Rochdale chief executive David Bottomley is concerned that if clubs do not recieve any financial help, the entire English football pyramid could disappear.
The League One side, like many others the Football League, are struggling financially with no matchday income and the costs that come with hosting behind-closed-door matches.
Bottomley has confirmed to staff that there will be no redundancies but worries, not just for his club, but the entirety of English football if they don't receive any help.
"It costs a lot of money to put a behind-closed-doors game on, because we've got our same matchday safety officer costs, stewarding costs, the medical costs that come with having a team doctor and a crowd doctor - those still remain in place," he said.
"It's not as if you're cutting down. You've got more costs, but none of the revenue.
"If we don't get revenue, a bailout package or a loan package, not only Rochdale football club but, in my opinion, the pyramid of football in the UK will disappear," he added.
Last week, Sports Minister Nigel Huddleston said that the UK government is confident the Premier League will play its part in helping lower-tier clubs survive the financial effects of the coronavirus pandemic.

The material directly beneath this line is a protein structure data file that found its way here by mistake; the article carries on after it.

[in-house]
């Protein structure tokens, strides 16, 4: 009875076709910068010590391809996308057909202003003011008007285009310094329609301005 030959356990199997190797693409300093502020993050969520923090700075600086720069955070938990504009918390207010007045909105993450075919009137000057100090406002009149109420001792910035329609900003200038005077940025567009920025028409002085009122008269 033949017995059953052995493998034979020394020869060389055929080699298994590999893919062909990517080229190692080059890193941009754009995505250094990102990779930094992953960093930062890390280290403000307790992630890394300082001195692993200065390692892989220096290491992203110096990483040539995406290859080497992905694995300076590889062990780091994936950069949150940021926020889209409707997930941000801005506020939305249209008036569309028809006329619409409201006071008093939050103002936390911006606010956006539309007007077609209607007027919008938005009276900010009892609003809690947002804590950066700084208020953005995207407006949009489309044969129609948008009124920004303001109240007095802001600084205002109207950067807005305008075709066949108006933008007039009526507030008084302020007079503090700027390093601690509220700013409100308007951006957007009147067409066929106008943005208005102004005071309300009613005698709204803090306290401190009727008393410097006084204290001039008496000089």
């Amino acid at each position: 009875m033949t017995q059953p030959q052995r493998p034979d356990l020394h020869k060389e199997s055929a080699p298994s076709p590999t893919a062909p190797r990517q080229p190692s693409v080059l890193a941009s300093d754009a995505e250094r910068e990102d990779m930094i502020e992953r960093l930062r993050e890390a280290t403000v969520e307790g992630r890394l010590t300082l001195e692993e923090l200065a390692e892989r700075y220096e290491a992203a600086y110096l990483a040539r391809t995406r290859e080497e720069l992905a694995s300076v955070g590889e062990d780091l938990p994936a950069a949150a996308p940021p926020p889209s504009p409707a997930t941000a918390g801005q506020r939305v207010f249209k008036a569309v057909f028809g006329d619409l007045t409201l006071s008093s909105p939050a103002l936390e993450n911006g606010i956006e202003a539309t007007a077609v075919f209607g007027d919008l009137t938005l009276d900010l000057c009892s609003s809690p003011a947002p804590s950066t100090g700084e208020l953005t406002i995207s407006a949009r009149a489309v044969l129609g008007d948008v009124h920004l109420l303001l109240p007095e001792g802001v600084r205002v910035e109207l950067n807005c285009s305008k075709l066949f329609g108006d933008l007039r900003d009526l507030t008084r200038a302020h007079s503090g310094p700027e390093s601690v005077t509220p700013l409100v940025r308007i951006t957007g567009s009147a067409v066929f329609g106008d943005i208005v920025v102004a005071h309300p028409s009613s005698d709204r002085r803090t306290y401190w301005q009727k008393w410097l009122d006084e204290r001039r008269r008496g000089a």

Speaking in Parliament, Huddleston said it was "vitally important" that big-spending clubs accepted their responsibilities.
"We expect and we require them to help further down the pyramid," he said.
"I have to say, that is exactly what the Premier League do seem to understand and I am confident that they will play their part and that we will have an announcement very soon."
Staff at Rochdale say that months of work went into forming a safe seating plan for the return of fans, which was expected to commence from October 1, but has been put on hold by the government due to a spike in coronavirus infections.
Bottomley expressed his confusion at the decision to pause the plans, especially as people are being allowed in pubs and restaurants.
He said: "Why can't we have 2,000 people in a ground that's licensed to have 10,000, of which three sides are seating? Why can't we have perfect social distancing? Because we can. You're better off in this environment than you are in a pub or a restaurant."